Hurley does seem to be enjoying himself in his retirement. He takes two of his grandchildren to school every day. He is fascinated by the television shows “Mountain Men” and “Homestead Rescue,” and he and his wife, Chris, are regulars at their favorite Jersey City restaurant.
He is still coaching, too. After St. Anthony closed, Hurley set up a nonprofit organization, the Hurley Family Foundation, and through that program he spends a few hours a week working with elementary school and high school players. But he still seeks out more basketball.
One day in October, he attended a practice at Fairleigh Dickinson in Teaneck, N.J., to check in on another former St. Anthony player, Kaleb Bishop, who is a sophomore forward for the Knights.
“The first thing he did when he walked in was he sat down and started taking notes,” said F.D.U. Coach Greg Herenda, who has known Hurley since attending his summer basketball camp in 1977. “I came full circle in my life in that I was conducting a practice and Coach Hurley was taking notes.”
Hurley has made a career habit of taking those notes, recording them in a black notebook that says, “Bob Hurley — St. Anthony Friars,” on the cover. He has years of these observations stored in plastic folders in his closet.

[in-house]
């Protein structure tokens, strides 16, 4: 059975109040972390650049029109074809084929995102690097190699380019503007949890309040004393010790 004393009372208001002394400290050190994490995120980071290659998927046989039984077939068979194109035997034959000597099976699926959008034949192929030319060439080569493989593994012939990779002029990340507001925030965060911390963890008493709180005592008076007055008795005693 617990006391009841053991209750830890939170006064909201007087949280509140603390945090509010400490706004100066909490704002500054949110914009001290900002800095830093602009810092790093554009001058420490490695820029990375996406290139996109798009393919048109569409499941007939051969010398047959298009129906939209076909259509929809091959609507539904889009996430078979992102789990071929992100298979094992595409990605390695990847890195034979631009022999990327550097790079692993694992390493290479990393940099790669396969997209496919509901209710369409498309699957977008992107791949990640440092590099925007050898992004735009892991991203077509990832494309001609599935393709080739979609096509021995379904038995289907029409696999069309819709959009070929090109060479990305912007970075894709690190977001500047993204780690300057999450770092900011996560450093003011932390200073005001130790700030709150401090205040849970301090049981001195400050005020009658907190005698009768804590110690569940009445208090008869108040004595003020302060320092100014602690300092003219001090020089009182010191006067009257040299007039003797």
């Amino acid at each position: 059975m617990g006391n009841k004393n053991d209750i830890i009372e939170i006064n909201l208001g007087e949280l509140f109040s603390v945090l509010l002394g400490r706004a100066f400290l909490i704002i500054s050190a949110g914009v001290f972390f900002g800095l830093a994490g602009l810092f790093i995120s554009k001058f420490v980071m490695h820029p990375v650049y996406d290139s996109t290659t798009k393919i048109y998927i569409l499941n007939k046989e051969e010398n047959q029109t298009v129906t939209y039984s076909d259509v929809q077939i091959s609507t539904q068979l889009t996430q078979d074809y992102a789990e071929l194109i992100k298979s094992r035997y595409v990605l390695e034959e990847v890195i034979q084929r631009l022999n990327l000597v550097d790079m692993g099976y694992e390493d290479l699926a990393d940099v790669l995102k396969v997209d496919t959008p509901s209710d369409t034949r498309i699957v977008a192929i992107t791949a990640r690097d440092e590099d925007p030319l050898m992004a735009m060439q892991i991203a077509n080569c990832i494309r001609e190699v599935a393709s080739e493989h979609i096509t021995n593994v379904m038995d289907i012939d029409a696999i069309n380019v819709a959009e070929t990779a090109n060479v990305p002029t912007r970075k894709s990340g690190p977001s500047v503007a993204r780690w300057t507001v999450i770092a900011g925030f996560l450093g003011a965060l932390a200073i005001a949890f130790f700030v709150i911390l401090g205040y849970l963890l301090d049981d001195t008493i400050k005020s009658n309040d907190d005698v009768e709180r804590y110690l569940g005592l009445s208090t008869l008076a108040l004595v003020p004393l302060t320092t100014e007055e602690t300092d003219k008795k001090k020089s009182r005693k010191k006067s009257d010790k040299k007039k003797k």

“There isn’t only one way to play,” he said, “so that’s why I think when you go from one place to another, you always should have pen and paper. You pick up something: It might be a phrase. You pick up a drill. There’s always something.”
In November, Hurley’s journey took him to the New Jersey Institute of Technology, where he watched two of his former players help defeat another who is now an assistant coach at Wagner, where Dan Hurley coached for two seasons. On the weekend before Thanksgiving, Bob and Chris took in three games in a tournament at Mohegan Sun Arena in Connecticut — two on a Saturday and one on a Sunday. (That is the maximum number of games, Hurley joked, that Chris will allow in one weekend.)
And at 6 p.m. on Thanksgiving, when most people were home with their families, Bob and Chris and their grandchildren Anna and Gabe headed to Brooklyn to see Dan coach Rhode Island against Seton Hall in a tournament at Barclays Center. The next night, around the same time Bobby was coaching Arizona State past No. 15 Xavier in Las Vegas, the elder Bob Hurley was back at Barclays Center, seven rows up, for Rhode Island-Virginia.
“I think it’s probably the hardest time of the year for my father and mother and former students,” Dan Hurley said. “I don’t want to just make it strictly a basketball thing. It was a community of young people that are suffering that a school that they loved and were nurtured and developed in is no longer there.”
Bob Hurley knows where he will be on Friday, when the New Jersey high school regular-season begins: at the Dickinson-Ferris game in Jersey City. On Dec. 30, he and Chris will head back to Rhode Island to watch Dan and Rhode Island face George Mason. The next day, he’ll continue on to Merrimack College in Massachusetts; three of his former pupils — Juvaris Hayes, Idris Joyner and Jaleel Lord — play for the Warriors.
After that there will be dozens more high school teams and dozens more high school players to check in on. Roselle Catholic. Mater Dei. The Ranney School. And more college trips, too.
“To this point, do I miss it?” Hurley said. “No, it just began.”